With so many international and multicultural influences, it’s hard to define what Latin American style really is. Does it exist? Does it need to be defined?
Among the many contributions that Latin culture has made to the world, fashion is one of the most important, albeit seldom commented on. When talking about Latino fashion, older readers will instantly recall the Portuguese-Brazilian singer and actress Carmen Miranda and her colourful dresses, as well as her emblematic fruit hat.
Many other figures have emerged over time in the Latin American fashion universe, influencing the way in which not only we, as a continent, dress but also triggering fashion trends around the world. A great example is the Venezuelan stylist Carolina Herrera, the creative force behind the wonderful clothes, perfumes and accessories that are popular the world over.
Latin American designers tend to favour bold colours and designs linked to natural landscapes, such as green floral dresses to represent the fauna of the Amazon Forest, for example, or perhaps a wavy design that somehow resembles the waters of the Río de la Plata in Argentina. Other prominent colours are orange and yellow, either to convey an idea of tropicalism or the continent’s vibrant fauna and flora.
The colours, even the colder ones, like blue, are used to create a more intense tone. Intensity, in fact, is a constant that has become more evident over time. Does this mean that Latin American designers are incapable of producing more minimalist or less extravagant designs? Of course not. There is still a misperception that Latino style is pretty much defined by Peruvian hats or ponchos, a misrepresentation that emerging talents continue to debunk.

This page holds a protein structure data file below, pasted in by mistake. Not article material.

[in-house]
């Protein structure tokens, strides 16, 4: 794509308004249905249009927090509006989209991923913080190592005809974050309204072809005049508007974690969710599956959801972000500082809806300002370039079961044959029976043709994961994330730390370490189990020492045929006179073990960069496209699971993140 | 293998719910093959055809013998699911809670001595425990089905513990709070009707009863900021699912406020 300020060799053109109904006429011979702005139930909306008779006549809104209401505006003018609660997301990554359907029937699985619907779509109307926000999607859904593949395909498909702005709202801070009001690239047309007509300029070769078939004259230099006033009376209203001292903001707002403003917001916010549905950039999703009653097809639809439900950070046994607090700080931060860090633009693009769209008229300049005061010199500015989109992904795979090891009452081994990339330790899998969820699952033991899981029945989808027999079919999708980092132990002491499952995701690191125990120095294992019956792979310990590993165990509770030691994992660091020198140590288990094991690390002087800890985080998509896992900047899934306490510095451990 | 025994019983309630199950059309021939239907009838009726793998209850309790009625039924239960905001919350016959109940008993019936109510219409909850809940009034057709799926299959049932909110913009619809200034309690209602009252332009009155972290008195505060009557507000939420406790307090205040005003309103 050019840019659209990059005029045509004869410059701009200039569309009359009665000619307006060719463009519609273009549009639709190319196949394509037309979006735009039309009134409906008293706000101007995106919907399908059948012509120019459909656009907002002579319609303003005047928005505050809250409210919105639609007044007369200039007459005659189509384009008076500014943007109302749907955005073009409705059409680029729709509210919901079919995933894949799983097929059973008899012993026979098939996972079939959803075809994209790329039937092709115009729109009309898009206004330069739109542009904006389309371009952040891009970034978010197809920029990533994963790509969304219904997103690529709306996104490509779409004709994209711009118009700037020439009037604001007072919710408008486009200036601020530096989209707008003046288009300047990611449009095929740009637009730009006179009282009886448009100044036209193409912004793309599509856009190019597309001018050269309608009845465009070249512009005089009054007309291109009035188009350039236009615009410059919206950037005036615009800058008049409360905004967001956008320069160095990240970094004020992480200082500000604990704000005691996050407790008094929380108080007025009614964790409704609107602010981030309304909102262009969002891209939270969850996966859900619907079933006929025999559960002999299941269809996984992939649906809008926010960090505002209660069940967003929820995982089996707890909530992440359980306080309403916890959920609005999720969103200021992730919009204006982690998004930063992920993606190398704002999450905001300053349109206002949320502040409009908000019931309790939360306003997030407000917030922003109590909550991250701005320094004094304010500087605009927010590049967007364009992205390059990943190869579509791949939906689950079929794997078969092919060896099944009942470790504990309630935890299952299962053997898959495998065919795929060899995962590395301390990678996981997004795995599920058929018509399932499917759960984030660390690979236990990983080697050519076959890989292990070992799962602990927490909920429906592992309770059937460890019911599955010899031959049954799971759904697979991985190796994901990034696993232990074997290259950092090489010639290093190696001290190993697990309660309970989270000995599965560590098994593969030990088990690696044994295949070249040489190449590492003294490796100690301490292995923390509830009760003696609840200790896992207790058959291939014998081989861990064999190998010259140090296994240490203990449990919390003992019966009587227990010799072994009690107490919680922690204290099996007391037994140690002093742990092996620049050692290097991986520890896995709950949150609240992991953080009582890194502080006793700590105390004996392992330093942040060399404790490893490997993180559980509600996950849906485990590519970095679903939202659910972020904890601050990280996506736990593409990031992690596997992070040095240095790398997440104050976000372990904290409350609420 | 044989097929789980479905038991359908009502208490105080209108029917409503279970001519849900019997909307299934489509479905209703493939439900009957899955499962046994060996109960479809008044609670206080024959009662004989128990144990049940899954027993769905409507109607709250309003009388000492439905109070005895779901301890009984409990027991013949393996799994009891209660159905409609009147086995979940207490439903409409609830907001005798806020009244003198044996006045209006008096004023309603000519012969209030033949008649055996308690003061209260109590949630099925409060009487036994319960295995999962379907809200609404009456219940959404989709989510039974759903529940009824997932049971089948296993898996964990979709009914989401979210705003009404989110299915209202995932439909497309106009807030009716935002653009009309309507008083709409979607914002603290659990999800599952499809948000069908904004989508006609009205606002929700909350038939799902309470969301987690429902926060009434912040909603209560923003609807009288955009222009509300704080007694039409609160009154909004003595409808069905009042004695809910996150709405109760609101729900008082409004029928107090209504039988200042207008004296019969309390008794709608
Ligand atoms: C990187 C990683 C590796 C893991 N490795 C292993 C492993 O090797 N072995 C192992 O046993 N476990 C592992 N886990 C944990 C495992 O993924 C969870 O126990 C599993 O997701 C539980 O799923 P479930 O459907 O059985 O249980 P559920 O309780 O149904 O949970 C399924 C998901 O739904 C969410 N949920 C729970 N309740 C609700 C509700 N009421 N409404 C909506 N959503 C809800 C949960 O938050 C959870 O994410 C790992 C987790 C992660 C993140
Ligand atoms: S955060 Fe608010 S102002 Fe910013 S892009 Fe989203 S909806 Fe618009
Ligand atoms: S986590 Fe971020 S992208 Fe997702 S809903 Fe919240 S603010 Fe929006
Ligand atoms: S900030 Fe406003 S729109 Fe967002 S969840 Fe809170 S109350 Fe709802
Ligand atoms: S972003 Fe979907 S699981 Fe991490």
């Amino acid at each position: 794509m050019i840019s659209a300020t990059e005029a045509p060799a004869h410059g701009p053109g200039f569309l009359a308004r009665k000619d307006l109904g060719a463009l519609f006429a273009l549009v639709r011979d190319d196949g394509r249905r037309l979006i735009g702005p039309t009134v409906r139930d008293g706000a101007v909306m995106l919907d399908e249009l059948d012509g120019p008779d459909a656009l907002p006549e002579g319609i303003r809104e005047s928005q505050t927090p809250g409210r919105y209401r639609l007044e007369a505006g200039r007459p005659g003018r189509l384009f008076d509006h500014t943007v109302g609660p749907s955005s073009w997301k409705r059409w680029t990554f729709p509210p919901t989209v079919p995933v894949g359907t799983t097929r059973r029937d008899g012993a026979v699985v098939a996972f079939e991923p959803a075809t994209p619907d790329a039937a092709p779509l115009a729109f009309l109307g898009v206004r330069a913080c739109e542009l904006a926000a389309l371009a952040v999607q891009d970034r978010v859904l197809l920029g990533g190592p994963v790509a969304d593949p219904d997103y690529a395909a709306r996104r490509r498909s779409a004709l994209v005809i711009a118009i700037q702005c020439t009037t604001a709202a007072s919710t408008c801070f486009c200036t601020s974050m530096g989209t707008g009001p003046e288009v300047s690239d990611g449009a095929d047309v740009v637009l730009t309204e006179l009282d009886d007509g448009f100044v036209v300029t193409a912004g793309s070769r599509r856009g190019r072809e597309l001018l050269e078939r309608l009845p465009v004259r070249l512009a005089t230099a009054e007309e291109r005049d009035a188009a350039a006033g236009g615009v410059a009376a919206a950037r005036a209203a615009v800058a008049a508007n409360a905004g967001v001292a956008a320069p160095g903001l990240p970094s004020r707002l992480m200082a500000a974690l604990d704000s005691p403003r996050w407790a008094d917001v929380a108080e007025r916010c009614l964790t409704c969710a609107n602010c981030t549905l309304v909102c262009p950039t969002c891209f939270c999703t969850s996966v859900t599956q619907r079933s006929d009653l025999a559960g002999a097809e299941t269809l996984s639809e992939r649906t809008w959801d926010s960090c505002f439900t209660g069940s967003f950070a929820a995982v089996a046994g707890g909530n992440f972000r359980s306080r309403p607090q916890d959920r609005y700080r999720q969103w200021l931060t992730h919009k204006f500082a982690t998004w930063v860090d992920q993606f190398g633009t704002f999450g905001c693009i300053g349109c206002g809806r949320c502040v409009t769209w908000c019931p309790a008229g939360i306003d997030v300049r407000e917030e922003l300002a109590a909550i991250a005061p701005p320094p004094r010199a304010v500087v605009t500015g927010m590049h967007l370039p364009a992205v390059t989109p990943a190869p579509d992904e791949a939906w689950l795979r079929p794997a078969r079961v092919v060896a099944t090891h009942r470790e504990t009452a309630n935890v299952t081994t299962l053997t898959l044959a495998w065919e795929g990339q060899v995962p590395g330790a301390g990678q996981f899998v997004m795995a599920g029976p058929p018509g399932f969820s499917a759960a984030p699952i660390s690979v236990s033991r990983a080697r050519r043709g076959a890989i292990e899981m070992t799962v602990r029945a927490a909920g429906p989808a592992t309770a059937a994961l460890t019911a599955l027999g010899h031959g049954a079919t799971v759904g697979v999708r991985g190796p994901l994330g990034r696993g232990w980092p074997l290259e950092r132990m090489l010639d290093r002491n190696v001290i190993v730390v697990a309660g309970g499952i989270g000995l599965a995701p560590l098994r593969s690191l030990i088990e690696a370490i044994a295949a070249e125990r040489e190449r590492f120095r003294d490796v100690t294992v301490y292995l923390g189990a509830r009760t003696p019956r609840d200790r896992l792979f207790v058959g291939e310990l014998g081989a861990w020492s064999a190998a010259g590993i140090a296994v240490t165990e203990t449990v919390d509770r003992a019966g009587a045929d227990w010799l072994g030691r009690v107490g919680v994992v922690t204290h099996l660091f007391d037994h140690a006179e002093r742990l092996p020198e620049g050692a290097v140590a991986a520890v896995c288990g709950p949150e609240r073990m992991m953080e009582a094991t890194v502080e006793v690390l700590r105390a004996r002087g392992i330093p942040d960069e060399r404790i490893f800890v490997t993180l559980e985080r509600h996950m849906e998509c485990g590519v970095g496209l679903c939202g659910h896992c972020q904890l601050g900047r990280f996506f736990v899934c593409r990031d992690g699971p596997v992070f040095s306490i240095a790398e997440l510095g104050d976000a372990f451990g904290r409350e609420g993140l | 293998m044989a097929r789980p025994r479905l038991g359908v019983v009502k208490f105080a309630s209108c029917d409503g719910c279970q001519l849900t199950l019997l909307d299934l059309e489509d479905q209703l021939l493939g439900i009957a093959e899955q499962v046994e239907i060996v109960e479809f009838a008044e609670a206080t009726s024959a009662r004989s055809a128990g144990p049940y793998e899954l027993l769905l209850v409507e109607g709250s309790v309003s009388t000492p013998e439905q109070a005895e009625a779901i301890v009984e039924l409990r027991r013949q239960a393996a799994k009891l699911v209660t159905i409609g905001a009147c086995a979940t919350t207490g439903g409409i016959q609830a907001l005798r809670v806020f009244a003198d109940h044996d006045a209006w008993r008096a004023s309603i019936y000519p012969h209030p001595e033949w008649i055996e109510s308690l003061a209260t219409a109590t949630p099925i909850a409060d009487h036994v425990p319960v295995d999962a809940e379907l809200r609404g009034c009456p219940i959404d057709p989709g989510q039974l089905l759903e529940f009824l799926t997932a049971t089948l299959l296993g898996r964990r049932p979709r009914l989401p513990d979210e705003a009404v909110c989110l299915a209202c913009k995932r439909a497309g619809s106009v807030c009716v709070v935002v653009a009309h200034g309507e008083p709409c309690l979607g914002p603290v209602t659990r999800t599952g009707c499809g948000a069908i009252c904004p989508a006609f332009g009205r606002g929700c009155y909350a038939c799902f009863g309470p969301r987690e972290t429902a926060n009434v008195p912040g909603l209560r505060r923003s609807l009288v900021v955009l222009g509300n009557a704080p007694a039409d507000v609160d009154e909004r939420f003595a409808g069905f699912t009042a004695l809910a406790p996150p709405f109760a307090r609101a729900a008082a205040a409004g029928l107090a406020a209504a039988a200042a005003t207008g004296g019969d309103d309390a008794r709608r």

Another problem is the obvious influence of the giant brands in the European or North American markets. How can we expect an exclusively Latin American line to compete with the superpowers of the fashion world? One good example is the Peruvian brand Topitop, which has had a slow and gradual following since the 1980s—a trajectory unmatched by similar international brands.
There are great independent designers, like Uruguayan Clara Aguayo, who repurposes fabrics abandoned by the textile industry in Uruguay—the priority is to avoid further damage to the environment. Another incredible professional is Colombian Laura Laurens, whose sustainability and inclusivity are her trademarks, values inspired by the social reality of her country. Alicia Contró (Mexican), Andrés Baglivo (Argentine), Juan David Duarte (Colombian), and Idania Del Río (Cuban) are just a few others worthy of mention, fashionistas that continue to win new fans with their unique styles.
Clearly, the future is bright for Latin American fashion!